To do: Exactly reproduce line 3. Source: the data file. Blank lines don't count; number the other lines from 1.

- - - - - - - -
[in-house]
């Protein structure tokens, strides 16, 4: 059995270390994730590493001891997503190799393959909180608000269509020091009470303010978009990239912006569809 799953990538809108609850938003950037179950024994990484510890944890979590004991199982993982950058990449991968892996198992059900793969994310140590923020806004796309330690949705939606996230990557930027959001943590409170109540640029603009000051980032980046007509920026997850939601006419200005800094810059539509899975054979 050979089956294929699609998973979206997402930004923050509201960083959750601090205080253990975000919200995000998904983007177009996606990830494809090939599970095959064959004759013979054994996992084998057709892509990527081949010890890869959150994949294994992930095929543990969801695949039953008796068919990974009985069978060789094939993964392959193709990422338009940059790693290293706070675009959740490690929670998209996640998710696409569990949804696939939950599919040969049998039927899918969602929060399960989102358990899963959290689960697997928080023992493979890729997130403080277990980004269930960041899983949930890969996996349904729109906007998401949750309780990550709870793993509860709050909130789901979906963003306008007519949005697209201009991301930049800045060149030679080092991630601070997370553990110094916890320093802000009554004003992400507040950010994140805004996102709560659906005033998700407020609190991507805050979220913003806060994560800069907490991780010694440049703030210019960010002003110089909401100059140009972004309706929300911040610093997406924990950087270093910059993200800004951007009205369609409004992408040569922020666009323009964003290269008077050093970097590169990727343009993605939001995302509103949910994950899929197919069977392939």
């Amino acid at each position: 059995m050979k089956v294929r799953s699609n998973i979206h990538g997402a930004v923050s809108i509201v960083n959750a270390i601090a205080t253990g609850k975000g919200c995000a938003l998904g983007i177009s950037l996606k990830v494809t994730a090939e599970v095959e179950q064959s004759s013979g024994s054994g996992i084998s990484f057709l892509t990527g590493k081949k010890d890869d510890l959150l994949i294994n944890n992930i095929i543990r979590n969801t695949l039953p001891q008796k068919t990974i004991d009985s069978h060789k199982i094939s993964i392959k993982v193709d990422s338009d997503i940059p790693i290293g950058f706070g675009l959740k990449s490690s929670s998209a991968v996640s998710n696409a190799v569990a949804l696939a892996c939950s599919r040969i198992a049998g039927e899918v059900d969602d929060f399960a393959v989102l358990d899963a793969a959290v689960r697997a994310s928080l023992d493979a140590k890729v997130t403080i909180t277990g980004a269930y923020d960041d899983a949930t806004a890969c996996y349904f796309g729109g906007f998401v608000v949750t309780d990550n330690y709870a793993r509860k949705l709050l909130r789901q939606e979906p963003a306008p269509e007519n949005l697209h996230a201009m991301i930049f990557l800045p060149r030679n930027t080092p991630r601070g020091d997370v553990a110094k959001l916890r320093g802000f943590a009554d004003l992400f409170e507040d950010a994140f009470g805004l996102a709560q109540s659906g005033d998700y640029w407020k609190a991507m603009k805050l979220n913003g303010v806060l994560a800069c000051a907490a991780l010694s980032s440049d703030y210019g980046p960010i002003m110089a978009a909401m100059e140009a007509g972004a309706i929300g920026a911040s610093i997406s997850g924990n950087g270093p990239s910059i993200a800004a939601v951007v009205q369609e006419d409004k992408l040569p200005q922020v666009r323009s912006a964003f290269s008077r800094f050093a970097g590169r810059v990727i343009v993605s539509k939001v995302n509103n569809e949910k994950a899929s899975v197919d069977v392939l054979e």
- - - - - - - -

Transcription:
């Amino acid at each position: 059995m050979k089956v294929r799953s699609n998973i979206h990538g997402a930004v923050s809108i509201v960083n959750a270390i601090a205080t253990g609850k975000g919200c995000a938003l998904g983007i177009s950037l996606k990830v494809t994730a090939e599970v095959e179950q064959s004759s013979g024994s054994g996992i084998s990484f057709l892509t990527g590493k081949k010890d890869d510890l959150l994949i294994n944890n992930i095929i543990r979590n969801t695949l039953p001891q008796k068919t990974i004991d009985s069978h060789k199982i094939s993964i392959k993982v193709d990422s338009d997503i940059p790693i290293g950058f706070g675009l959740k990449s490690s929670s998209a991968v996640s998710n696409a190799v569990a949804l696939a892996c939950s599919r040969i198992a049998g039927e899918v059900d969602d929060f399960a393959v989102l358990d899963a793969a959290v689960r697997a994310s928080l023992d493979a140590k890729v997130t403080i909180t277990g980004a269930y923020d960041d899983a949930t806004a890969c996996y349904f796309g729109g906007f998401v608000v949750t309780d990550n330690y709870a793993r509860k949705l709050l909130r789901q939606e979906p963003a306008p269509e007519n949005l697209h996230a201009m991301i930049f990557l800045p060149r030679n930027t080092p991630r601070g020091d997370v553990a110094k959001l916890r320093g802000f943590a009554d004003l992400f409170e507040d950010a994140f009470g805004l996102a709560q109540s659906g005033d998700y640029w407020k609190a991507m603009k805050l979220n913003g303010v806060l994560a800069c000051a907490a991780l010694s980032s440049d703030y210019g980046p960010i002003m110089a978009a909401m100059e140009a007509g972004a309706i929300g920026a911040s610093i997406s997850g924990n950087g270093p990239s910059i993200a800004a939601v951007v009205q369609e006419d409004k992408l040569p200005q922020v666009r323009s912006a964003f290269s008077r800094f050093a970097g590169r810059v990727i343009v993605s539509k939001v995302n509103n569809e949910k994950a899929s899975v197919d069977v392939l054979e």